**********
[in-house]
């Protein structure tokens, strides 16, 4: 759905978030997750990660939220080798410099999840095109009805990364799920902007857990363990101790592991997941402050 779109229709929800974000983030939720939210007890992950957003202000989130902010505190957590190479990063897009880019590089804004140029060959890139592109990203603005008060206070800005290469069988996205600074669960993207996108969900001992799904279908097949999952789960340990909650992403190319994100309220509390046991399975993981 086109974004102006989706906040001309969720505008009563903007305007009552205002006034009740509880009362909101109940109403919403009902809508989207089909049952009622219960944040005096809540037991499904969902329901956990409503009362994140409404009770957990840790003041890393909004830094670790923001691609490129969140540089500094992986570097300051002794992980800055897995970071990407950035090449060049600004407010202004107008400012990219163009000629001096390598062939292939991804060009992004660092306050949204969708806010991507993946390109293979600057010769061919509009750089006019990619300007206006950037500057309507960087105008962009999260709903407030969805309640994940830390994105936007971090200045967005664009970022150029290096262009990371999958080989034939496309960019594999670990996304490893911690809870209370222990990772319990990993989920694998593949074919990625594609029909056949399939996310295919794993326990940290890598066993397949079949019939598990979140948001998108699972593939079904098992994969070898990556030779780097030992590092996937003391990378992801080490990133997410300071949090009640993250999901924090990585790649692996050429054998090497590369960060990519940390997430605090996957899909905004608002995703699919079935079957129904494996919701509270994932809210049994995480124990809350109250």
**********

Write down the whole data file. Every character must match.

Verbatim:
[in-house]
């Protein structure tokens, strides 16, 4: 759905978030997750990660939220080798410099999840095109009805990364799920902007857990363990101790592991997941402050 779109229709929800974000983030939720939210007890992950957003202000989130902010505190957590190479990063897009880019590089804004140029060959890139592109990203603005008060206070800005290469069988996205600074669960993207996108969900001992799904279908097949999952789960340990909650992403190319994100309220509390046991399975993981 086109974004102006989706906040001309969720505008009563903007305007009552205002006034009740509880009362909101109940109403919403009902809508989207089909049952009622219960944040005096809540037991499904969902329901956990409503009362994140409404009770957990840790003041890393909004830094670790923001691609490129969140540089500094992986570097300051002794992980800055897995970071990407950035090449060049600004407010202004107008400012990219163009000629001096390598062939292939991804060009992004660092306050949204969708806010991507993946390109293979600057010769061919509009750089006019990619300007206006950037500057309507960087105008962009999260709903407030969805309640994940830390994105936007971090200045967005664009970022150029290096262009990371999958080989034939496309960019594999670990996304490893911690809870209370222990990772319990990993989920694998593949074919990625594609029909056949399939996310295919794993326990940290890598066993397949079949019939598990979140948001998108699972593939079904098992994969070898990556030779780097030992590092996937003391990378992801080490990133997410300071949090009640993250999901924090990585790649692996050429054998090497590369960060990519940390997430605090996957899909905004608002995703699919079935079957129904494996919701509270994932809210049994995480124990809350109250």